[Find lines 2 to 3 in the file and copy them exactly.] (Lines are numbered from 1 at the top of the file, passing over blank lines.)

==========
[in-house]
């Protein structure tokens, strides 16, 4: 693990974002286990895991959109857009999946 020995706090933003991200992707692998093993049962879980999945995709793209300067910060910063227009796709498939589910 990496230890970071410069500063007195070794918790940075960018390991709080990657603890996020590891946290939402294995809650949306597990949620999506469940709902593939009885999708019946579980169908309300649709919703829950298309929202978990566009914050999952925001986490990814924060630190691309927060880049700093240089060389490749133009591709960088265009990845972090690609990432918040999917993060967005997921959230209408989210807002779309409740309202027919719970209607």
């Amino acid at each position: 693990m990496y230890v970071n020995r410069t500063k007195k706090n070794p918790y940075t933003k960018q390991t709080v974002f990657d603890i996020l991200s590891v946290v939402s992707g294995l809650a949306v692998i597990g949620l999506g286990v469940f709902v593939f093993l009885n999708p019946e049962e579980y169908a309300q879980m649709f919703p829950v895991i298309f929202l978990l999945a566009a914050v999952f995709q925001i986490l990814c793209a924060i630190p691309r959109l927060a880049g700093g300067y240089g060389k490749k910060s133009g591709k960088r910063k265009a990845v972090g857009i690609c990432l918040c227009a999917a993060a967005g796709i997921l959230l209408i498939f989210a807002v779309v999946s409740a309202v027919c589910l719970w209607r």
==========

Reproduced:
């Protein structure tokens, strides 16, 4: 693990974002286990895991959109857009999946 020995706090933003991200992707692998093993049962879980999945995709793209300067910060910063227009796709498939589910 990496230890970071410069500063007195070794918790940075960018390991709080990657603890996020590891946290939402294995809650949306597990949620999506469940709902593939009885999708019946579980169908309300649709919703829950298309929202978990566009914050999952925001986490990814924060630190691309927060880049700093240089060389490749133009591709960088265009990845972090690609990432918040999917993060967005997921959230209408989210807002779309409740309202027919719970209607």
């Amino acid at each position: 693990m990496y230890v970071n020995r410069t500063k007195k706090n070794p918790y940075t933003k960018q390991t709080v974002f990657d603890i996020l991200s590891v946290v939402s992707g294995l809650a949306v692998i597990g949620l999506g286990v469940f709902v593939f093993l009885n999708p019946e049962e579980y169908a309300q879980m649709f919703p829950v895991i298309f929202l978990l999945a566009a914050v999952f995709q925001i986490l990814c793209a924060i630190p691309r959109l927060a880049g700093g300067y240089g060389k490749k910060s133009g591709k960088r910063k265009a990845v972090g857009i690609c990432l918040c227009a999917a993060a967005g796709i997921l959230l209408i498939f989210a807002v779309v999946s409740a309202v027919c589910l719970w209607r």